“I wasn’t able to take medication after my partial knee replacement. The pain was excruciating and there was nothing anyone could do to ease the pain, except give me Tylenol. Toni’s Hypnotherapy session took away major amounts of pain so that I was able to get some rest and sleep. The physical therapist was so amazed at Cedars Sinai Hospital that they released me a day early. The Hypnotherapy-relaxation and wellness tape Toni made for me to take home was instrumental in helping me rest while I was bed-ridden.”
This was the first testimonial given to me as a hypnotherapist. I believe that hypnotherapists are going to change the way that modern medicine treats its patients (hopefully!). I put this quote in this article, because I am proud to be affiliated with the fine work hypnotherapists are doing all over the world. I feel fortunate to have studied with some amazing speakers and teachers I have met while lecturing and presenting through conferences, like Jillian’s IACT.
To say that I was nervous working with Miss Felicijan would be an understatement. She was at one of the most famous hospitals in the United States, Cedars-Sinai. Her doctors and nurses were wary of what was going on in the hospital room when they heard my voice and the taped music (Dick Sutphen’s, Mind Converter -Zapper) that I was using to hypnotize Miss Felicijan. I started to get frustrated because the nurses and interns kept interrupting us by opening the door with the pretense of having to take her temperature and check her vitals, when we knew they were just plain curious. Finally they sent a physical therapist to stick his head in the room to make sure that there was no voodoo or black magic going on in the room.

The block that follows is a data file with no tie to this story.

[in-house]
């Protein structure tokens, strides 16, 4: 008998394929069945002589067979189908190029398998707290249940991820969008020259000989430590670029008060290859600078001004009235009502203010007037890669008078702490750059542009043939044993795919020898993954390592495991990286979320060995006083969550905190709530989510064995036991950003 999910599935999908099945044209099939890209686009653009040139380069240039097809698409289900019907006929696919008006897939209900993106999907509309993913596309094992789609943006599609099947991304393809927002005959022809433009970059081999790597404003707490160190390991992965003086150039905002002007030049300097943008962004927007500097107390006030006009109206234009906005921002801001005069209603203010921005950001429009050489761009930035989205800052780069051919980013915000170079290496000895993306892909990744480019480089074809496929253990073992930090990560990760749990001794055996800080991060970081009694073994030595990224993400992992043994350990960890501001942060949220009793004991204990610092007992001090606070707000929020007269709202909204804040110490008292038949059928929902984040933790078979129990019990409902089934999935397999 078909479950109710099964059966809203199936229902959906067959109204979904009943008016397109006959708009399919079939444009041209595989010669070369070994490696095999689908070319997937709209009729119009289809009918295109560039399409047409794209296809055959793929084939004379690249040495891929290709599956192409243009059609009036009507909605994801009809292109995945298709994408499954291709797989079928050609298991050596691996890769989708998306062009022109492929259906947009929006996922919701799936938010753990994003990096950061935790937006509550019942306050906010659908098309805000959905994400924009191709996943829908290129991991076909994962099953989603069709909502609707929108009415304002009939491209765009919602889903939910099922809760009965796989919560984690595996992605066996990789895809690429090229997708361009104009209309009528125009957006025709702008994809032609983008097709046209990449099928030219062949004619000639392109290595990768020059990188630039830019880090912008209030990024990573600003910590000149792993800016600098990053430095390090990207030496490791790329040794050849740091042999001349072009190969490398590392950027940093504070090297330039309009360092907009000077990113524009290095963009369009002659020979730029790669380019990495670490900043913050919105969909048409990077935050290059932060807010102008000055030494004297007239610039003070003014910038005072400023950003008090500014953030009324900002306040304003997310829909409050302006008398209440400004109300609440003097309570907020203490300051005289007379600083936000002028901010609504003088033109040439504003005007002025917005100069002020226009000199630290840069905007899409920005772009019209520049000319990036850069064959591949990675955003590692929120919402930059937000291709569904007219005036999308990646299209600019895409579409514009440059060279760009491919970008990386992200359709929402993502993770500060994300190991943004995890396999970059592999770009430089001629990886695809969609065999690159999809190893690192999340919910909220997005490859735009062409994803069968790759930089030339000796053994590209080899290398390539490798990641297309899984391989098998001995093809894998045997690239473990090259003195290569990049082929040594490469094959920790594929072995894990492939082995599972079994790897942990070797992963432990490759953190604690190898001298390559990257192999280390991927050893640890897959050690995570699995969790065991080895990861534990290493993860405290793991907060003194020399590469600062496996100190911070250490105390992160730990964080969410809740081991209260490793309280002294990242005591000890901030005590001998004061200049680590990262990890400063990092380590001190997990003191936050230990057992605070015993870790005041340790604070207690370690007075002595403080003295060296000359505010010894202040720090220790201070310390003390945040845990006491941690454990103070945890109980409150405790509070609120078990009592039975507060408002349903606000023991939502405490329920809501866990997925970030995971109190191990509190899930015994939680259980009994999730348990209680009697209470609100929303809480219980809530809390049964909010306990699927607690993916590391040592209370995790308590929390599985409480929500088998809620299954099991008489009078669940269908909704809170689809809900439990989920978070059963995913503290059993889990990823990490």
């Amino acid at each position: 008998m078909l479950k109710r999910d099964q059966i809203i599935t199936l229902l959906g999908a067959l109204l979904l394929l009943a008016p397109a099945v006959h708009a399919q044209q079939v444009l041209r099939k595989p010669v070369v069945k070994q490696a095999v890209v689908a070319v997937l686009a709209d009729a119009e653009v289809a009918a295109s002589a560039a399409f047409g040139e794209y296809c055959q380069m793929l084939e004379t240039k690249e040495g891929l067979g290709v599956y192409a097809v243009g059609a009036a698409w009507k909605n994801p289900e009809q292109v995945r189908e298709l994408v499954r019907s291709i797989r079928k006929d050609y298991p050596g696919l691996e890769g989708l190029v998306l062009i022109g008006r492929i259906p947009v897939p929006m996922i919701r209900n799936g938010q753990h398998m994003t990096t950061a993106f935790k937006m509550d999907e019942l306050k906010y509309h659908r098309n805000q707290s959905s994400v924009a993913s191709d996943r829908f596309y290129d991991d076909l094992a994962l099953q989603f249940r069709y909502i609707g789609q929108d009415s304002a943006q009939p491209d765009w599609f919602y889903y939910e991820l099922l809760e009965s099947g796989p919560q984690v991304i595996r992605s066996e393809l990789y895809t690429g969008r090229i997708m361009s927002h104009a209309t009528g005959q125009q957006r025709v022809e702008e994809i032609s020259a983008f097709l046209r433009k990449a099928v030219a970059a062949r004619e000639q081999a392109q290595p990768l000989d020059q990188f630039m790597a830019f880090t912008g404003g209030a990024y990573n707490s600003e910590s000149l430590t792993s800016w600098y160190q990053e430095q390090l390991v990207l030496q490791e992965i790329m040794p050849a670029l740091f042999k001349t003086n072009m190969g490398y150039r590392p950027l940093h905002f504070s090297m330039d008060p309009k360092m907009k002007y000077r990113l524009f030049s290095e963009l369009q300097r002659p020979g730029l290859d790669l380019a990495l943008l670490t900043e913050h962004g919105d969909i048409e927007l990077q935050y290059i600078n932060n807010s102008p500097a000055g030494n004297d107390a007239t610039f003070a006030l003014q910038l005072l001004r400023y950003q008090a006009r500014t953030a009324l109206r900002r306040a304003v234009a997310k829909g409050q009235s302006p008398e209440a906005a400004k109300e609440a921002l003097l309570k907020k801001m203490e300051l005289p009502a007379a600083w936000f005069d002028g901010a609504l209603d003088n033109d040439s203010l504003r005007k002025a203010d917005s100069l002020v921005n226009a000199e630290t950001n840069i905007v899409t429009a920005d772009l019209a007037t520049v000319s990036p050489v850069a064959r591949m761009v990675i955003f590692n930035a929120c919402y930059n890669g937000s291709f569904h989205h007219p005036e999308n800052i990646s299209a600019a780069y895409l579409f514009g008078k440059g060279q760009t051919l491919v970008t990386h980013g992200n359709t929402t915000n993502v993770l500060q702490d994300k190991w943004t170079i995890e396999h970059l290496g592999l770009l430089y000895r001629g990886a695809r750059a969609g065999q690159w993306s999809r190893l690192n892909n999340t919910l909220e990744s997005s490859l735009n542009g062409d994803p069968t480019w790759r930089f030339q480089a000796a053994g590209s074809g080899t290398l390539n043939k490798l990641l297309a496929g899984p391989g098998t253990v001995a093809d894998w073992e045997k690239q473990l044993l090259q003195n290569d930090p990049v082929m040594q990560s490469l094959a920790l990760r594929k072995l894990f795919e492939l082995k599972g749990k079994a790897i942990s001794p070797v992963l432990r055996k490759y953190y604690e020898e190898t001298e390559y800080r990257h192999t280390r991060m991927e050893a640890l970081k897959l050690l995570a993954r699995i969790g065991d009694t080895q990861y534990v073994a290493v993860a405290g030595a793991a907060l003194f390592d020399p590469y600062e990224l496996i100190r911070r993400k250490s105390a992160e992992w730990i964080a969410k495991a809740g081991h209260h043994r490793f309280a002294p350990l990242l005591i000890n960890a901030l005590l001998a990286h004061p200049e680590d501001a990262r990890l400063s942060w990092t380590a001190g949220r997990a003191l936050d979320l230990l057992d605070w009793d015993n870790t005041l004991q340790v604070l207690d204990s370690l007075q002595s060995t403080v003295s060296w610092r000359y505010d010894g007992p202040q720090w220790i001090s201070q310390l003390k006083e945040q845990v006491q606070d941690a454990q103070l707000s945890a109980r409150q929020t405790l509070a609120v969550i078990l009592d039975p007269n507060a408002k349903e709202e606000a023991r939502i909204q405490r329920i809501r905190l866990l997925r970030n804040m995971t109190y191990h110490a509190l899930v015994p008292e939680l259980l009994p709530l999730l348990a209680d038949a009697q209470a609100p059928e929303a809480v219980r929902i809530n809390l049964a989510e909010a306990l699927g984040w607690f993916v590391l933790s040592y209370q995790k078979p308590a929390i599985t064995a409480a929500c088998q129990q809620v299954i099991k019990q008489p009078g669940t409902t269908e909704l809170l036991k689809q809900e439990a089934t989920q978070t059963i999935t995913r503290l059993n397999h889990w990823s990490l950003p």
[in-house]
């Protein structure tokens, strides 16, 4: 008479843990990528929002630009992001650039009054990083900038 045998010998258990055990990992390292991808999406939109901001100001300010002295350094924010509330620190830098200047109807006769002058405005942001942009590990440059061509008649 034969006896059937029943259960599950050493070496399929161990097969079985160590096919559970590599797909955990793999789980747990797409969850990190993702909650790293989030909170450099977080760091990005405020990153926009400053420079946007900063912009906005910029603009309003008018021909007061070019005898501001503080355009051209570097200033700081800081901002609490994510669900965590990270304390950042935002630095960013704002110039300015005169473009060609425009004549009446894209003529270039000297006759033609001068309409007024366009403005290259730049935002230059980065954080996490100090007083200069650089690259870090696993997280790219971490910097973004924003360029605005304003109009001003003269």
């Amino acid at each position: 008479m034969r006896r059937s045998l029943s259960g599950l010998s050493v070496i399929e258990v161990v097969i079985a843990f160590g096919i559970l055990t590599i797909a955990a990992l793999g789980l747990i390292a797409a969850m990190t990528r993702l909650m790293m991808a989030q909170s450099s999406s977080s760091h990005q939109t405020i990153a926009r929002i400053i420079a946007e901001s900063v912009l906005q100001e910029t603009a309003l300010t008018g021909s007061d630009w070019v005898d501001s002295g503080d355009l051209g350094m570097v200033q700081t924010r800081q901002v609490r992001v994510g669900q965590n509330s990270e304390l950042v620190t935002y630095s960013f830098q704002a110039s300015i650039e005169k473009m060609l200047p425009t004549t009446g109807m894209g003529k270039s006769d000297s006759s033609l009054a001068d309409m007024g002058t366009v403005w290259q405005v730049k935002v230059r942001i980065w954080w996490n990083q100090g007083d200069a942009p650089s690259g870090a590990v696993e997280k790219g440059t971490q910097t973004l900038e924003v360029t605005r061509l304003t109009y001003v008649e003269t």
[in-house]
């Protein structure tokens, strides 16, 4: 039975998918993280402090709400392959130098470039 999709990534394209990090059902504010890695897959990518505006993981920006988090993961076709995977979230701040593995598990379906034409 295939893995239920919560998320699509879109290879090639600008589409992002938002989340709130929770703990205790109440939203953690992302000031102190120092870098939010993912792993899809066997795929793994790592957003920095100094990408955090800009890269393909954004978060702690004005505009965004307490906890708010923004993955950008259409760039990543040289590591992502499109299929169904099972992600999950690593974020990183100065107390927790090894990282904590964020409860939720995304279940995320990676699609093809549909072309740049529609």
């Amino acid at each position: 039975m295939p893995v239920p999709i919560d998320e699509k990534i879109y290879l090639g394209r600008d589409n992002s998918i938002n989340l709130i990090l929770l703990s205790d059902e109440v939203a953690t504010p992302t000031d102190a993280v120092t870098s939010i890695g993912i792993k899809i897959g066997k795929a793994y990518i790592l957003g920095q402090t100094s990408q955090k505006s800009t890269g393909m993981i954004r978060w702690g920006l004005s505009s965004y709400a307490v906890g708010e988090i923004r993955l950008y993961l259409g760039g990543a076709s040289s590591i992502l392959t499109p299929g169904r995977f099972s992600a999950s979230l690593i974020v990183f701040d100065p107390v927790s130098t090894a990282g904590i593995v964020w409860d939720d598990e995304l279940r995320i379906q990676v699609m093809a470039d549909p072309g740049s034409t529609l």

Chris was in a lot of pain and I wanted to hypnotize her before she went in for her surgery, because she’s highly allergic to the anesthesia. Chris is a very physical person, like Xena, warrior princess. I knew she would be a challenge, because she never seemed to stay still and relax.
After a surgery like the one Chris had on her knee, doctors say it is important to keep off one’s feet, until the patient has shown that they are able to walk with or without the use of a cane. I knew it would be a challenge to keep Chris still after the operation, while she healed, and to help her control the pain without any pain pills. Even though Chris had never specifically stated it, I had the feeling she didn’t believe in hypnosis — probably because she had never experienced it.
I was also apprehensive, because I was accustomed to speaking to large audiences in my workshops and when performing Mime and Stand-Up Comedy, making them laugh and keeping things light and fun. Even with workshops that I present at conferences, I try to instill deep messages through laughter, games and lightness. This was a one-on-one in a very cold and sterile hospital room.